Mr. Hoon: The Government are involved in a large number of counter terrorism initiatives with our EU and NATO partners, across the spectrum of civilian and military activity. The majority of these fall in areas which lie beyond the responsibilities of the Ministry of Defence. The issue is regularly discussed at all levels including in my own meetings with EU and NATO counterparts.
There is a significant role for armed forces in helping to tackle the underlying causes of terrorism through stabilisation and peace keeping operations. Both NATO and the EU are making a vital contribution to international peace and security through operations in countries where terrorism might flourish.
Ann Winterton : To ask the Secretary of State for Defence whether the single battalion regiments that are to be merged into two, three or more battalion regiments will retain their (a) old regiment names in some form, (b) individual uniforms, (c) traditions and (d) recruiting areas when downgraded into a battalion under the new regimental structure. 
Mr. Ingram: The Army is currently working on the detail of the future infantry structure and an announcement will be made before the Christmas Recess. Where possible, the history, traditions, and names of famous regiments will be incorporated into the new structure, and the linkages with traditional recruiting areas maintained.
Mr. Ingram: The Ministry of Defence provides a high standard of support to legitimate defence exports. The Defence Ministerial team plays a full part in this work. Last year we helped United Kingdom defence industry to win orders worth nearly £5 billion, including the sale of Hawk to India worth £800 million.
NATO Allies have agreed that the post of Deputy Supreme Allied Commander Europe will be permanently filled by a United Kingdom incumbent. The appointment of the incumbent to the post is
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approved by the Supreme Allied Commander Europe, the Secretary of State for Defence, my right hon. Friend the Prime Minister, and Her Majesty The Queen.
Mr. Robathan: To ask the Secretary of State for Defence how many British service personnel were registered as entitled to vote (a) in 2001 and (b) on the latest date for which figures are available.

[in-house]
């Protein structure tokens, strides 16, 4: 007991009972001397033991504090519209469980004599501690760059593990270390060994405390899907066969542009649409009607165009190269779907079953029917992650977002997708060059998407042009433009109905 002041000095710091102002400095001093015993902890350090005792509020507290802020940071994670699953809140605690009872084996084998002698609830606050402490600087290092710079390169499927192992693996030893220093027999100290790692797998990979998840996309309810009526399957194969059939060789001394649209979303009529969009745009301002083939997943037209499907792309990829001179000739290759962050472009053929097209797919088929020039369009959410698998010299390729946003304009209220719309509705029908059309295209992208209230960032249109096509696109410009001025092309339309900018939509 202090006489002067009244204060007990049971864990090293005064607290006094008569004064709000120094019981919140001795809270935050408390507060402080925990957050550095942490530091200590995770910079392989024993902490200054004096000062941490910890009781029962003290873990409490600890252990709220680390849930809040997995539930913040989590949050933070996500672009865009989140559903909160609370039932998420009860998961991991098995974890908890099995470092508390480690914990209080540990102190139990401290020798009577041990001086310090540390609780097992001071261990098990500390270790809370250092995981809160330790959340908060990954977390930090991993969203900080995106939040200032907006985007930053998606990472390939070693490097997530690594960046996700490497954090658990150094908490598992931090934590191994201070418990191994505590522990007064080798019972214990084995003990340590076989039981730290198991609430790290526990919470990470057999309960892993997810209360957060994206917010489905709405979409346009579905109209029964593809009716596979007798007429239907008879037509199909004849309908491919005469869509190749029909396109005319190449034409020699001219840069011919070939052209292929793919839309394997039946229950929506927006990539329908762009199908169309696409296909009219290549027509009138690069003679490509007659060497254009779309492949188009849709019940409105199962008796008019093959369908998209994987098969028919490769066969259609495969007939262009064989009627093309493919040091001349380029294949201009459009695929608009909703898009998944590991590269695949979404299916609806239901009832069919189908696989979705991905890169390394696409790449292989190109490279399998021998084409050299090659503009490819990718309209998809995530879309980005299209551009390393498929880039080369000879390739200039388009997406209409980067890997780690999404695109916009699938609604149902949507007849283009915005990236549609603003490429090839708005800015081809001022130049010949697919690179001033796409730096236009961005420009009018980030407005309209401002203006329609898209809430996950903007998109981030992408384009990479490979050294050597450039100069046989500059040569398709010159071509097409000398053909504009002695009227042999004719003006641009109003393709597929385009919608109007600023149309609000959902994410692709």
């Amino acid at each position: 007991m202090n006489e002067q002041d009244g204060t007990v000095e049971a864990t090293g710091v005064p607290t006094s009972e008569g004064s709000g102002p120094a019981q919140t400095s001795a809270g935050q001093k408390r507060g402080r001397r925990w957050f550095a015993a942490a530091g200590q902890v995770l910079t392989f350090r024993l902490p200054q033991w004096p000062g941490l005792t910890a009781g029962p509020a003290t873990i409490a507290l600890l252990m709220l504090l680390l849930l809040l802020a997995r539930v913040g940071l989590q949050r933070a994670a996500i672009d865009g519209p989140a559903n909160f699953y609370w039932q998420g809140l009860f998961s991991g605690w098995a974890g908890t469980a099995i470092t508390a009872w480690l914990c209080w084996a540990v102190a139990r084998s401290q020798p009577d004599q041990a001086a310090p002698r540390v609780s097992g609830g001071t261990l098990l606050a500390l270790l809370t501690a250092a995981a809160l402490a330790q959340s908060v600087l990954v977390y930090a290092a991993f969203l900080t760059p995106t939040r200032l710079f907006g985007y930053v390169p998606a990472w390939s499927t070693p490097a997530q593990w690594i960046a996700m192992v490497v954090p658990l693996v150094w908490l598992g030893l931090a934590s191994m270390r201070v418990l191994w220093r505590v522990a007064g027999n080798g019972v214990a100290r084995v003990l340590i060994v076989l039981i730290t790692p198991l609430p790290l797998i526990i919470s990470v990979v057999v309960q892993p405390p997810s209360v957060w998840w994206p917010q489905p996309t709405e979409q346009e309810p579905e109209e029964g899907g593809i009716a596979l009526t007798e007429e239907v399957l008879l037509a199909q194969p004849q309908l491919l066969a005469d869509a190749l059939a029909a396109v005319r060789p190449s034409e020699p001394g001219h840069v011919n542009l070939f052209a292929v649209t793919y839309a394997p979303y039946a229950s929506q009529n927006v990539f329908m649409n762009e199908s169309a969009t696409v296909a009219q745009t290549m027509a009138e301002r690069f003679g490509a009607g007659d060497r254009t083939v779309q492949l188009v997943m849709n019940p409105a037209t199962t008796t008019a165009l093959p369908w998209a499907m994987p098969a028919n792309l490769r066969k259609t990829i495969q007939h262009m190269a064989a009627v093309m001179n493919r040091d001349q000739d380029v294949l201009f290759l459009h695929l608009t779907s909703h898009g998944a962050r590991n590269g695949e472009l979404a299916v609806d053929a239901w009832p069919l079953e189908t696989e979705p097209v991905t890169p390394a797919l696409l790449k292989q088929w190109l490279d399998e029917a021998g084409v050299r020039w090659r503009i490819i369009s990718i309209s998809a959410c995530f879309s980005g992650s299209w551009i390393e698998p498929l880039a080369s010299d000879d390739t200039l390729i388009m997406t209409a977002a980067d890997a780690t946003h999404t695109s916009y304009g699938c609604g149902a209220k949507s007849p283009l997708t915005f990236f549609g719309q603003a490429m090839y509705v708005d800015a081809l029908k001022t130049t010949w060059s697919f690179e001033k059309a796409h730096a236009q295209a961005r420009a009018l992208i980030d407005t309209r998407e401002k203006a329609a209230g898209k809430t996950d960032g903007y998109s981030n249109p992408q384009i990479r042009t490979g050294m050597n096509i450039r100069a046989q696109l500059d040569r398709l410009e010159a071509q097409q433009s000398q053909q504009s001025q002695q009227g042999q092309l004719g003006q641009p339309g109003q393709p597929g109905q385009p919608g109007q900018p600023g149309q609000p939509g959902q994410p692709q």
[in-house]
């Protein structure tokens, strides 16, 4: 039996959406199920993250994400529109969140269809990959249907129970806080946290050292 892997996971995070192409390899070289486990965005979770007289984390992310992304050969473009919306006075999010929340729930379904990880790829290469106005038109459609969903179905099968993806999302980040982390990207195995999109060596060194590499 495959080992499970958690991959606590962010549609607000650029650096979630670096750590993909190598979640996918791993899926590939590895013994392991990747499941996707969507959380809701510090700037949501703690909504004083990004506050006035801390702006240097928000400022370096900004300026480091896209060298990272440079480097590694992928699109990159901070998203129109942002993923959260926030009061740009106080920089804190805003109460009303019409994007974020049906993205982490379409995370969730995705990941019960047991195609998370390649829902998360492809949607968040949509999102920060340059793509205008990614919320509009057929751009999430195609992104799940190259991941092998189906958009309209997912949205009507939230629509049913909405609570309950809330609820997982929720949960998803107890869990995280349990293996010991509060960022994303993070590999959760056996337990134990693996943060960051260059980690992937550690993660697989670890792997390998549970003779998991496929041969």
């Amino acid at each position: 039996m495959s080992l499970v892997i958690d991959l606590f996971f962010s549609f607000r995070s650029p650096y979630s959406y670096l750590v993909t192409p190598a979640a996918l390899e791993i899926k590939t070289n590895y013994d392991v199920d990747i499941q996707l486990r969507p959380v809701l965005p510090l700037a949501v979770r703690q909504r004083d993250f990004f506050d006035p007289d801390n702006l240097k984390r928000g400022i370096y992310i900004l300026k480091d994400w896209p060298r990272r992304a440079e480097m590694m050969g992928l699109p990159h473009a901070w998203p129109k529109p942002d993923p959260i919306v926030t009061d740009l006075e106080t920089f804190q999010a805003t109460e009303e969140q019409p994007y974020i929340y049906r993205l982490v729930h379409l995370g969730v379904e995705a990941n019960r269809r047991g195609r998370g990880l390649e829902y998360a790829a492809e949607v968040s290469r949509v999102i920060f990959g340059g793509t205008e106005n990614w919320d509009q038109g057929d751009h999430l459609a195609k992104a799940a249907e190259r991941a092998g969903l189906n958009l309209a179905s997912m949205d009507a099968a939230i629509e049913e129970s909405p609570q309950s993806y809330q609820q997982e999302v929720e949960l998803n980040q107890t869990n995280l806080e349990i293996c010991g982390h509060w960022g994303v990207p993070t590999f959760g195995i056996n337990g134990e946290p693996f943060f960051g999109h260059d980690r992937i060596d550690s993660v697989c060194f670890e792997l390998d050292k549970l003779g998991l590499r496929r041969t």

John Robertson: To ask the Secretary of State for Defence what discussions he has had with the Secretary of State for Trade and Industry regarding the maintenance of a strategic capacity for naval shipbuilding in the UK. 
Mr. Hoon: Building on the solid base established by the Defence Industrial Policy we remain fully committed to maintaining a strategic capacity and capability for naval shipbuilding and ship repair in the United Kingdom. MOD and DTI officials and senior representatives from the shipbuilding industry have regular, positive and constructive meetings to discuss the current and future programme.
Mr. Wright: To ask the Secretary of State for Defence, what discussions he and his ministerial colleagues have had with (a) the armed forces and (b) veterans on arrangements for commemorations of the 60th anniversary of VJ Day. 
Mr. Caplin: I announced on 27 September that there will be Government-supported ceremonies at the Cenotaph on Sunday 8 May to mark the 60th anniversary of VE Day and on Sunday 21 August to mark VJ Day. Both the Burma Star Association and the Royal British Legion have welcomed our support for these ceremonies, which are, of course, in addition to the events to commemorate the 60th anniversary of the end of the Second World War on 10 July next year which I announced the House on 1 March 2004.